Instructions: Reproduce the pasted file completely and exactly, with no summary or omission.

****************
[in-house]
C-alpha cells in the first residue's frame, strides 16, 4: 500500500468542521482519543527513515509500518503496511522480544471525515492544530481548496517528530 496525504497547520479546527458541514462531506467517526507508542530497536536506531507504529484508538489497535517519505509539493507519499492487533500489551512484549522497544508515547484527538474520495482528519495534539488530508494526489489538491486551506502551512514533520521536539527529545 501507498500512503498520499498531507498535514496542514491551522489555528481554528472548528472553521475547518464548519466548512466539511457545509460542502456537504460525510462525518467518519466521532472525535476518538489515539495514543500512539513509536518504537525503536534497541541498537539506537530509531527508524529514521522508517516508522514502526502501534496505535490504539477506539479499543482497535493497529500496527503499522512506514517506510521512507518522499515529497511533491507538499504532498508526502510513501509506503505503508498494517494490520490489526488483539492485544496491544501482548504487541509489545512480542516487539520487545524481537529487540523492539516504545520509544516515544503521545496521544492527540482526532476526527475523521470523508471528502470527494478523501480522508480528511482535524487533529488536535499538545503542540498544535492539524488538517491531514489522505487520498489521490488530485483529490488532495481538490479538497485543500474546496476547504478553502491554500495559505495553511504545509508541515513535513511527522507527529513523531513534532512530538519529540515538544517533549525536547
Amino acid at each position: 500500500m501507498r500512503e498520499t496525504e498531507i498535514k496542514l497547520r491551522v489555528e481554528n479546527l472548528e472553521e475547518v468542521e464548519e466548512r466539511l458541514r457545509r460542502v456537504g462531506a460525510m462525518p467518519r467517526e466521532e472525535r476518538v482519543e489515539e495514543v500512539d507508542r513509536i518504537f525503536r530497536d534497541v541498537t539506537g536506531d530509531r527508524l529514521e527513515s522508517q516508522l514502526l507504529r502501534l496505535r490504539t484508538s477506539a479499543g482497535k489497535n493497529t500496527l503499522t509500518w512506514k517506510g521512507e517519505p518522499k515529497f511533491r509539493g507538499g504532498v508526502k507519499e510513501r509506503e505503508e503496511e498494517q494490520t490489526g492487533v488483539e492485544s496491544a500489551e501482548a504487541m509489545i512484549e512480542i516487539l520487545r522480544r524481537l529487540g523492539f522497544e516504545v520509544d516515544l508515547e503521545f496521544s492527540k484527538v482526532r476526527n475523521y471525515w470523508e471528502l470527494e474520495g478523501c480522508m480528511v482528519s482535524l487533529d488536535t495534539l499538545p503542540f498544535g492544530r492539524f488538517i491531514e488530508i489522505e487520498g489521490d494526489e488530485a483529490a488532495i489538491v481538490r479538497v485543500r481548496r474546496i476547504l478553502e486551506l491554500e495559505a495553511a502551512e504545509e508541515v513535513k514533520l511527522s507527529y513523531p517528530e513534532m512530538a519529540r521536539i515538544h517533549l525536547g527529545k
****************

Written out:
[in-house]
C-alpha cells in the first residue's frame, strides 16, 4: 500500500468542521482519543527513515509500518503496511522480544471525515492544530481548496517528530 496525504497547520479546527458541514462531506467517526507508542530497536536506531507504529484508538489497535517519505509539493507519499492487533500489551512484549522497544508515547484527538474520495482528519495534539488530508494526489489538491486551506502551512514533520521536539527529545 501507498500512503498520499498531507498535514496542514491551522489555528481554528472548528472553521475547518464548519466548512466539511457545509460542502456537504460525510462525518467518519466521532472525535476518538489515539495514543500512539513509536518504537525503536534497541541498537539506537530509531527508524529514521522508517516508522514502526502501534496505535490504539477506539479499543482497535493497529500496527503499522512506514517506510521512507518522499515529497511533491507538499504532498508526502510513501509506503505503508498494517494490520490489526488483539492485544496491544501482548504487541509489545512480542516487539520487545524481537529487540523492539516504545520509544516515544503521545496521544492527540482526532476526527475523521470523508471528502470527494478523501480522508480528511482535524487533529488536535499538545503542540498544535492539524488538517491531514489522505487520498489521490488530485483529490488532495481538490479538497485543500474546496476547504478553502491554500495559505495553511504545509508541515513535513511527522507527529513523531513534532512530538519529540515538544517533549525536547
Amino acid at each position: 500500500m501507498r500512503e498520499t496525504e498531507i498535514k496542514l497547520r491551522v489555528e481554528n479546527l472548528e472553521e475547518v468542521e464548519e466548512r466539511l458541514r457545509r460542502v456537504g462531506a460525510m462525518p467518519r467517526e466521532e472525535r476518538v482519543e489515539e495514543v500512539d507508542r513509536i518504537f525503536r530497536d534497541v541498537t539506537g536506531d530509531r527508524l529514521e527513515s522508517q516508522l514502526l507504529r502501534l496505535r490504539t484508538s477506539a479499543g482497535k489497535n493497529t500496527l503499522t509500518w512506514k517506510g521512507e517519505p518522499k515529497f511533491r509539493g507538499g504532498v508526502k507519499e510513501r509506503e505503508e503496511e498494517q494490520t490489526g492487533v488483539e492485544s496491544a500489551e501482548a504487541m509489545i512484549e512480542i516487539l520487545r522480544r524481537l529487540g523492539f522497544e516504545v520509544d516515544l508515547e503521545f496521544s492527540k484527538v482526532r476526527n475523521y471525515w470523508e471528502l470527494e474520495g478523501c480522508m480528511v482528519s482535524l487533529d488536535t495534539l499538545p503542540f498544535g492544530r492539524f488538517i491531514e488530508i489522505e487520498g489521490d494526489e488530485a483529490a488532495i489538491v481538490r479538497v485543500r481548496r474546496i476547504l478553502e486551506l491554500e495559505a495553511a502551512e504545509e508541515v513535513k514533520l511527522s507527529y513523531p517528530e513534532m512530538a519529540r521536539i515538544h517533549l525536547g527529545k